Multihead Weighers are an immediate success

Family-owned House of Raeford Farms sees an overall better product

Multihead Weigher Medium Legs

“Our sales team came to us and said they could get a better margin with sealed and exact weight bags,” states Cowan Johnson, Plant Manager at the Wallace, North Carolina processing plant. That is when House of Raeford began to evaluate the Marel Multihead Weigher. House of Raeford processing plants are big bird plants. The Wallace location debones all their products. They sell mainly into further processing operations. Marel’s Multihead Weighers have also opened the door for producing 10 lb. [4.5 kg] bags for the retail market.


Immediate results

The first Multihead Weigher for bagging wings was installed at the Wallace facility in early 2020. It was an immediate success with both giveaway and labor reduced. “Bag weights were better, the bags looked better, the product looked better all-round,” Cowan comments. The Wallace facility now has seven lines, all with Marel Multihead Weighers, bagging wings, drums, leg quarters, breast meat, bone-in thighs and boneless thighs. Prior to the installs, they were hand-packing all products. Throughout their facilities, House of Raeford has now installed a total of 13 Multihead Weighers!

Successful install

There is a lot of history between House of Raeford and Marel, which has led to a close relationship with solid mutual trust. Marel’s service team, for example, provided great support during the install process. “The experienced team that Marel brought to us made a huge difference in our people learning the right way to do things,” continues Cowan Johnson.

He specifically speaks about Bobby Shepherd, who led the service team during the first install. “Bobby paved the way for a successful install of the additional Multihead Weighers. He taught us the best way to do things.” The passing of Bobby during 2020 was a terrible loss for both Marel and our customers.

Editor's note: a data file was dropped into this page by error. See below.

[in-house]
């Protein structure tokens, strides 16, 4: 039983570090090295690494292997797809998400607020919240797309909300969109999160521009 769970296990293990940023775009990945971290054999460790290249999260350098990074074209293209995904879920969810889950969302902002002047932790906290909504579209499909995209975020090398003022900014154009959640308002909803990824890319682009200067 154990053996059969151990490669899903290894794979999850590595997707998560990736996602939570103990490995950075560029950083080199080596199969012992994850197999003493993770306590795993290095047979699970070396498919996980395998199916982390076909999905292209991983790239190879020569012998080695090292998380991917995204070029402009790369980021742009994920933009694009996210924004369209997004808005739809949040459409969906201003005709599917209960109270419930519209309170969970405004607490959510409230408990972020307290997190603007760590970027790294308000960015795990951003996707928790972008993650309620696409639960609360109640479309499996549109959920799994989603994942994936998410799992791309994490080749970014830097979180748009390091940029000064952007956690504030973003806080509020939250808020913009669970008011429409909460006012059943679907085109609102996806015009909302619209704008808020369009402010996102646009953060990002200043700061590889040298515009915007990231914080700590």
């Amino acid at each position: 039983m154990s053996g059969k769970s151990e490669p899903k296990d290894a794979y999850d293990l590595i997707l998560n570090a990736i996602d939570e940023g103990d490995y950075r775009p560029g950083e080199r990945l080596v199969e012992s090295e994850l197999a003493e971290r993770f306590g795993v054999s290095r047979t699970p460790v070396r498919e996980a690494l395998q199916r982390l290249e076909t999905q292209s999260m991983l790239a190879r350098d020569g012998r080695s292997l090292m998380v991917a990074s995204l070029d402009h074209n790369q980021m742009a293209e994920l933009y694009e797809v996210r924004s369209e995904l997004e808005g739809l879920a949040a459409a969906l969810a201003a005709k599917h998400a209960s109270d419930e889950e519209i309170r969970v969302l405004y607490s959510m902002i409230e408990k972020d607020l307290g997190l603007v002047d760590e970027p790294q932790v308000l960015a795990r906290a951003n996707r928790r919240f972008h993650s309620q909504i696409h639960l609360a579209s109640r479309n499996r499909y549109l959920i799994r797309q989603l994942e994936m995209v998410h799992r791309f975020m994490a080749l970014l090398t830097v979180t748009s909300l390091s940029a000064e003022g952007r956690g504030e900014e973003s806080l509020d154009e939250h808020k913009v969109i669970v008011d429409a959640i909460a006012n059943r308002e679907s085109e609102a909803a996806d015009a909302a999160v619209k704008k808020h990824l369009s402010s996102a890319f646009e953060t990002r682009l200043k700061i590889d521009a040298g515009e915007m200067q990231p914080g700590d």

Looking to the future

House of Raeford has seven plants spread throughout the Southeast of the United States. They were the first in the industry to offer dry-packed fresh chicken to the food service arena. It’s that kind of forward-thinking, innovative product enhancement, which allows them to keep on bringing fresh ideas to their customers. Following that thinking, they also are continuously looking to implement automation where possible and find innovative ways they can cut cost with machinery options.

Bag weights were better, the product looked better all-round

Cowan Johnson
Plant Manager of House of Raeford, Wallace, North Carolina

House Of Raeford

About House of Raeford

The history of House of Raeford goes back to 1954 when founder In 1925, Mary Sue Johnson began raising turkeys in her backyard in Rose Hill, North Carolina. This was the start of what is now family-owned House of Raeford Farms. In 1959, the business expanded into chicken production with construction of a chicken hatchery and a grow-out operation. In 1969, the Johnson family purchased the Raeford, NC turkey plant to which they had been selling turkeys and became the first in the industry to introduce fully cooked turkeys and deli turkeys to consumers. Their seven processing plants are located in South Carolina, North Carolina, Georgia and Louisiana. All locations are highly involved with the community, and in 2008 they started FLOCK, a nonprofit outreach program that partners with local charitable organizations to enhance outreach capabilities and provide the highest possible impact.

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